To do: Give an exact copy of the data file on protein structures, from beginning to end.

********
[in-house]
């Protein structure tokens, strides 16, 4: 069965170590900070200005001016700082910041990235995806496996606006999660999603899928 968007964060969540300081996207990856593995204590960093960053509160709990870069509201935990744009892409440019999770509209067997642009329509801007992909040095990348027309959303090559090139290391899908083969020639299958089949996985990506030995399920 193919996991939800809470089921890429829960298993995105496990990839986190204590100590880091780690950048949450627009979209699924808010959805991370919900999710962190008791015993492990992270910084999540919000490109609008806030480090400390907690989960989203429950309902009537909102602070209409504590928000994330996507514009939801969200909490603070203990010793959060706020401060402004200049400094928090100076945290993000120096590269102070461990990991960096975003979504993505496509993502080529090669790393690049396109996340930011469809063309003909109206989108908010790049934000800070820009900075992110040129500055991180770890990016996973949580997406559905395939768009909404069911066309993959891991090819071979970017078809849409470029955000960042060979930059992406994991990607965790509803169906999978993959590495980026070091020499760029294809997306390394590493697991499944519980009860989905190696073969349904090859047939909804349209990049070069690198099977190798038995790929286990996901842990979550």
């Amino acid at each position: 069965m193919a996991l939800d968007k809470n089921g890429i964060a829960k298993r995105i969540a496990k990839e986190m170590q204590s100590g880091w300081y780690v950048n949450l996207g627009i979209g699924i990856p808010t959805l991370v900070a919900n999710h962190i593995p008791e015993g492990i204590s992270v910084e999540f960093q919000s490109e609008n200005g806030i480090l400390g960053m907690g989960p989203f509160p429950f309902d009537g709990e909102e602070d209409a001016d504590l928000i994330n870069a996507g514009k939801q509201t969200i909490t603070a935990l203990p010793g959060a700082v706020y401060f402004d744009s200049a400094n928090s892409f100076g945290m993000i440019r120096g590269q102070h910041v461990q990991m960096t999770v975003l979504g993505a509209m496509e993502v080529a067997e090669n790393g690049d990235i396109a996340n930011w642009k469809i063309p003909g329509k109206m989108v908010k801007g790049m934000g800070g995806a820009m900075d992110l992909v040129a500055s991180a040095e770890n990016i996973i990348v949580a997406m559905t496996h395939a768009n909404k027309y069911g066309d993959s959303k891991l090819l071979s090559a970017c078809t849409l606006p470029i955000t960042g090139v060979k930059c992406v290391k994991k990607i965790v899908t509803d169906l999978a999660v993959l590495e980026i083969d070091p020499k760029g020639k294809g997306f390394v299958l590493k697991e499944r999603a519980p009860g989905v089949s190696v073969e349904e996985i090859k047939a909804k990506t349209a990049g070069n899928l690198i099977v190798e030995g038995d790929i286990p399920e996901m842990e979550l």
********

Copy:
[in-house]
């Protein structure tokens, strides 16, 4: 069965170590900070200005001016700082910041990235995806496996606006999660999603899928 968007964060969540300081996207990856593995204590960093960053509160709990870069509201935990744009892409440019999770509209067997642009329509801007992909040095990348027309959303090559090139290391899908083969020639299958089949996985990506030995399920 193919996991939800809470089921890429829960298993995105496990990839986190204590100590880091780690950048949450627009979209699924808010959805991370919900999710962190008791015993492990992270910084999540919000490109609008806030480090400390907690989960989203429950309902009537909102602070209409504590928000994330996507514009939801969200909490603070203990010793959060706020401060402004200049400094928090100076945290993000120096590269102070461990990991960096975003979504993505496509993502080529090669790393690049396109996340930011469809063309003909109206989108908010790049934000800070820009900075992110040129500055991180770890990016996973949580997406559905395939768009909404069911066309993959891991090819071979970017078809849409470029955000960042060979930059992406994991990607965790509803169906999978993959590495980026070091020499760029294809997306390394590493697991499944519980009860989905190696073969349904090859047939909804349209990049070069690198099977190798038995790929286990996901842990979550």
């Amino acid at each position: 069965m193919a996991l939800d968007k809470n089921g890429i964060a829960k298993r995105i969540a496990k990839e986190m170590q204590s100590g880091w300081y780690v950048n949450l996207g627009i979209g699924i990856p808010t959805l991370v900070a919900n999710h962190i593995p008791e015993g492990i204590s992270v910084e999540f960093q919000s490109e609008n200005g806030i480090l400390g960053m907690g989960p989203f509160p429950f309902d009537g709990e909102e602070d209409a001016d504590l928000i994330n870069a996507g514009k939801q509201t969200i909490t603070a935990l203990p010793g959060a700082v706020y401060f402004d744009s200049a400094n928090s892409f100076g945290m993000i440019r120096g590269q102070h910041v461990q990991m960096t999770v975003l979504g993505a509209m496509e993502v080529a067997e090669n790393g690049d990235i396109a996340n930011w642009k469809i063309p003909g329509k109206m989108v908010k801007g790049m934000g800070g995806a820009m900075d992110l992909v040129a500055s991180a040095e770890n990016i996973i990348v949580a997406m559905t496996h395939a768009n909404k027309y069911g066309d993959s959303k891991l090819l071979s090559a970017c078809t849409l606006p470029i955000t960042g090139v060979k930059c992406v290391k994991k990607i965790v899908t509803d169906l999978a999660v993959l590495e980026i083969d070091p020499k760029g020639k294809g997306f390394v299958l590493k697991e499944r999603a519980p009860g989905v089949s190696v073969e349904e996985i090859k047939a909804k990506t349209a990049g070069n899928l690198i099977v190798e030995g038995d790929i286990p399920e996901m842990e979550l």